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Shields picky about pegging runners at first

Shields picky about pegging runners at first

Shields picky about pegging runners at first

CHICAGO -- It's a pitcher's tool and a potent weapon, but it's an art difficult to master. It's the pickoff move.

Consider the Royals' James Shields one of the masters. He nipped the White Sox's Alejandro De Aza off first base in Friday night's 5-1 victory for his second pickoff of the season. It was the 26th of his career, tied for fifth most in the Majors since he came up in 2006.

"I learned this craft in 2001, my second year in pro ball. I've been using it ever since," Shields said. "I feel like identifying leads at first base is a big part of my game ever since and it's kind of evolved into more of a recognition thing rather than trying to get any better. I've always had quick feet, I just never realized what was going on over there."

A key element for Shields is recognizing how big of a lead a runner is taking. This he does by measuring the "cutout" into the grass that each field has in front of first base. The length varies from ballpark to ballpark so he makes it his business to know the difference.

If you watch Shields, he has an unusual stretch motion that begins with a "dip" during which he gets a good view of the runner at first base. His pitching pal who also came over from Tampa Bay, Wade Davis, also uses it.

"We do it because you can't identify a lead with your peripheral vision," Shields said. "You come set and your peripheral vision only measures movement, it doesn't measure distance. So when we do that, we look with both of our eyes. So when we look with both our eyes, we can judge and measure the distance on where they're at. So when we come set, if we see movement and they take one step to their right, we know what kind of a lead they have before we come set. So if they take one step to the right, we know they've got a bigger step. If they're one step to the left, we know exactly how far they are."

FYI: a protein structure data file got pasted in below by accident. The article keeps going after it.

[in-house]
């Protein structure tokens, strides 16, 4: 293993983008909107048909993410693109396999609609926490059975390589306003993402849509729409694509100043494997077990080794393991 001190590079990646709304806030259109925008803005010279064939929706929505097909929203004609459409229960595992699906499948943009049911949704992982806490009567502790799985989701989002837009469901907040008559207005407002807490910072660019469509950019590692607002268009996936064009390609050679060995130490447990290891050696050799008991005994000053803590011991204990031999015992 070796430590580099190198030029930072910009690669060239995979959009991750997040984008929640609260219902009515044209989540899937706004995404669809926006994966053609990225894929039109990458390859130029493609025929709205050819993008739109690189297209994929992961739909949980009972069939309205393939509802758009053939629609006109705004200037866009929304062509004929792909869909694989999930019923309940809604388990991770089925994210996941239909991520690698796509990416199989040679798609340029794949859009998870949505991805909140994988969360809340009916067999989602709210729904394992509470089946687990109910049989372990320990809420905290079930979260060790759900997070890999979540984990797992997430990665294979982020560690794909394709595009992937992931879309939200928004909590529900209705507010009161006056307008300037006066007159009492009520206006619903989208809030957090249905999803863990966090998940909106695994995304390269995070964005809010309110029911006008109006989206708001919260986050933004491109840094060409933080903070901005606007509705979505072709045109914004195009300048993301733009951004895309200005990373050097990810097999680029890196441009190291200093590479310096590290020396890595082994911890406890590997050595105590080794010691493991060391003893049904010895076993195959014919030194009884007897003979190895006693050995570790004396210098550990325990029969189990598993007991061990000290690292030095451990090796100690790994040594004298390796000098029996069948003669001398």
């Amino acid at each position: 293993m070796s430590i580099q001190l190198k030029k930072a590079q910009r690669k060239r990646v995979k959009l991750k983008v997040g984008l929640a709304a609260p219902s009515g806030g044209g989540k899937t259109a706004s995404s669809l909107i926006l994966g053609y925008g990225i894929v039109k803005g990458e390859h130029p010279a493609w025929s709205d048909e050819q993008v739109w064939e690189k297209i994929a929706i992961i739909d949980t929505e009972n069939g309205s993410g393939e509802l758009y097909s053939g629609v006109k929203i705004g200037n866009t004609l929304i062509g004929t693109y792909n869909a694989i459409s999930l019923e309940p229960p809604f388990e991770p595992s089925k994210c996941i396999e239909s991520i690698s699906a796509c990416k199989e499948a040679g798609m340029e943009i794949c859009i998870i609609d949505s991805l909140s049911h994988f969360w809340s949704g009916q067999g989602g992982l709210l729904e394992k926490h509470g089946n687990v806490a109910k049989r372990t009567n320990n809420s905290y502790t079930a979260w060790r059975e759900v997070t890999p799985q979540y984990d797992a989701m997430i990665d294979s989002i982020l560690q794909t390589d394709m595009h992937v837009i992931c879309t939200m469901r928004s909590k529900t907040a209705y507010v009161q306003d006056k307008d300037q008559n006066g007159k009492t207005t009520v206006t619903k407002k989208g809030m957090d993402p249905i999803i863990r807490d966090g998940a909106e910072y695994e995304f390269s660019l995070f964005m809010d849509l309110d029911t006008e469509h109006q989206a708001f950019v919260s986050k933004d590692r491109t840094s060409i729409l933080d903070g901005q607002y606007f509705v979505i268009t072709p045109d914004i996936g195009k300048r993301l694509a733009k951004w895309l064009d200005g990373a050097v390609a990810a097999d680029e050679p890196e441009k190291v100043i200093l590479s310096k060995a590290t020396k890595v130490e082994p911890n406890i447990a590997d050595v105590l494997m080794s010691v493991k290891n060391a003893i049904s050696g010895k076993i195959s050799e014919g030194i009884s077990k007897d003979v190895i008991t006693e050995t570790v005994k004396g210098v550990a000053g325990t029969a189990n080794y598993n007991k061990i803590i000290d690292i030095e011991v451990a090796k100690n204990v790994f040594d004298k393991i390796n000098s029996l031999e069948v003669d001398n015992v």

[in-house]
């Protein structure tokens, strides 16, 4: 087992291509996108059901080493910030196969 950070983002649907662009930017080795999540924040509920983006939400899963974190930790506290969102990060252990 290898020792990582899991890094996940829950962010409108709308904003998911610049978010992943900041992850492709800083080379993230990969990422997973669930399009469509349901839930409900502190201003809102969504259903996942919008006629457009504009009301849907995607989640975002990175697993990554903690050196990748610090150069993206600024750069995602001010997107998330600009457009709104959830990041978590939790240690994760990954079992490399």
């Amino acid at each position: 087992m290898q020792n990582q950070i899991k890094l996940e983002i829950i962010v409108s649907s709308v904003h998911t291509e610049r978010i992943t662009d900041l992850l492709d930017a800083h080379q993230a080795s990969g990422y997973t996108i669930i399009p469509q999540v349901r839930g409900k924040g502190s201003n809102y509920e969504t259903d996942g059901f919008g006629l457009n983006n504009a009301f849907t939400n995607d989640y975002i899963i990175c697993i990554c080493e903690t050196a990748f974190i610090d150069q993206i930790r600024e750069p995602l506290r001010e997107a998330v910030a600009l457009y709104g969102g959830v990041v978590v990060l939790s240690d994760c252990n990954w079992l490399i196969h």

Shields developed his move with the help of Minor League coach Dick Bosman.

It's not necessarily how many runners are actually picked off, it's that they know the move is there and could be used. So they're more cautious, take shorter leads and are less likely to try a stolen base.

Since Shields came on the scene in '06, left-hander Mark Buehrle is the pickoff leader with 56 runners nailed. Shields is tied for fifth in that span with teammate Bruce Chen and Atlanta's Paul Maholm, also with 26 each. But everybody else in the top five are lefties -- Shields is the only right-hander.

Shields believes the importance of a good pickoff move is undervalued.

"I think every pitcher needs to have a decent pickoff move or just know what's going on over there," he said. "For one, you're going to keep the guy at bay, you're going to be able to set up your double plays, they're not going to steal bags off you and get runners in scoring position. And I treat it as another pitch."

Shields is not one of those pitchers who makes lazy throw after lazy throw to first base, trying to keep a runner close. He only does it when it counts.

"I don't believe in wasting throws," he said.

On Friday night, for example, Shields snapped off a throw that very nearly caught De Aza. Immediately, he threw again -- and got his man.

Dick Kaegel is a reporter for MLB.com. This story was not subject to the approval of Major League Baseball or its clubs.

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